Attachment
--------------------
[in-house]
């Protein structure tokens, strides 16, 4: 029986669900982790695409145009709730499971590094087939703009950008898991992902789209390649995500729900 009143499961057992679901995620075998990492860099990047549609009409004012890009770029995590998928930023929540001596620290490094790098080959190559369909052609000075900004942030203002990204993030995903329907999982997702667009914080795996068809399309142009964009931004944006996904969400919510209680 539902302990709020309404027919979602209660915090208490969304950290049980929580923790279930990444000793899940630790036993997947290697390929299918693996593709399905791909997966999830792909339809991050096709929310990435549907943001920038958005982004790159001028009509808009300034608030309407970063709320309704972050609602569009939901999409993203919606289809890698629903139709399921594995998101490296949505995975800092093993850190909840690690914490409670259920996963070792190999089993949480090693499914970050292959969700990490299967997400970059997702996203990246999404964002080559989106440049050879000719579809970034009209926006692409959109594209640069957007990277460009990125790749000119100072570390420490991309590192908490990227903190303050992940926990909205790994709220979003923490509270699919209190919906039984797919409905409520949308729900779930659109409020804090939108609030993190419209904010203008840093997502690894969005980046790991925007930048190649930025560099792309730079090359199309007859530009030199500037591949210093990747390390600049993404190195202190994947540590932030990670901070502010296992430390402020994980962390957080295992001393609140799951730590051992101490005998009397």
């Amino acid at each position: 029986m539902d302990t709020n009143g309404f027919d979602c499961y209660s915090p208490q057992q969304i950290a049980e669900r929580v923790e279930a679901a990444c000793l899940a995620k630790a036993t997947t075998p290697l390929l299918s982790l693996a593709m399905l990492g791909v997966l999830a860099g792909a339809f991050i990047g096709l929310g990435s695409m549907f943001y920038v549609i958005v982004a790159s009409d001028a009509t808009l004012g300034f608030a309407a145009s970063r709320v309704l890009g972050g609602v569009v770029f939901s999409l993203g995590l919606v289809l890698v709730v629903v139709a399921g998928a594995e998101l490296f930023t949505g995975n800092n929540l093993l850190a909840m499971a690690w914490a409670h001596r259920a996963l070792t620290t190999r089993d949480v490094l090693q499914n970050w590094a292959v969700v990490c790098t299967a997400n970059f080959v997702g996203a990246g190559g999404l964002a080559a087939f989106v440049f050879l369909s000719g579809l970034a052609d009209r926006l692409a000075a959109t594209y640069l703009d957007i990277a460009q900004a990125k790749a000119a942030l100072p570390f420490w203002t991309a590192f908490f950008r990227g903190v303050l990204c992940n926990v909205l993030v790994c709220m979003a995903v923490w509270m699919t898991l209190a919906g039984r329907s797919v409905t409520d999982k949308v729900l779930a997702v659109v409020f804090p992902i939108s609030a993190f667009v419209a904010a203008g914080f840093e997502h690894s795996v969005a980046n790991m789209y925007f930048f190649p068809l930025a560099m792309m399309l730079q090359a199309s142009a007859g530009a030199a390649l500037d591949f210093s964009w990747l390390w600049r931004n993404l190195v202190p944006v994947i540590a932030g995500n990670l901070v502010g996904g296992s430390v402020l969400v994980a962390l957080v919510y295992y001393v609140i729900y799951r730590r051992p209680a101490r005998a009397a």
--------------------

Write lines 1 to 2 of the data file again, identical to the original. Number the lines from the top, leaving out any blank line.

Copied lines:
[in-house]
């Protein structure tokens, strides 16, 4: 029986669900982790695409145009709730499971590094087939703009950008898991992902789209390649995500729900 009143499961057992679901995620075998990492860099990047549609009409004012890009770029995590998928930023929540001596620290490094790098080959190559369909052609000075900004942030203002990204993030995903329907999982997702667009914080795996068809399309142009964009931004944006996904969400919510209680 539902302990709020309404027919979602209660915090208490969304950290049980929580923790279930990444000793899940630790036993997947290697390929299918693996593709399905791909997966999830792909339809991050096709929310990435549907943001920038958005982004790159001028009509808009300034608030309407970063709320309704972050609602569009939901999409993203919606289809890698629903139709399921594995998101490296949505995975800092093993850190909840690690914490409670259920996963070792190999089993949480090693499914970050292959969700990490299967997400970059997702996203990246999404964002080559989106440049050879000719579809970034009209926006692409959109594209640069957007990277460009990125790749000119100072570390420490991309590192908490990227903190303050992940926990909205790994709220979003923490509270699919209190919906039984797919409905409520949308729900779930659109409020804090939108609030993190419209904010203008840093997502690894969005980046790991925007930048190649930025560099792309730079090359199309007859530009030199500037591949210093990747390390600049993404190195202190994947540590932030990670901070502010296992430390402020994980962390957080295992001393609140799951730590051992101490005998009397």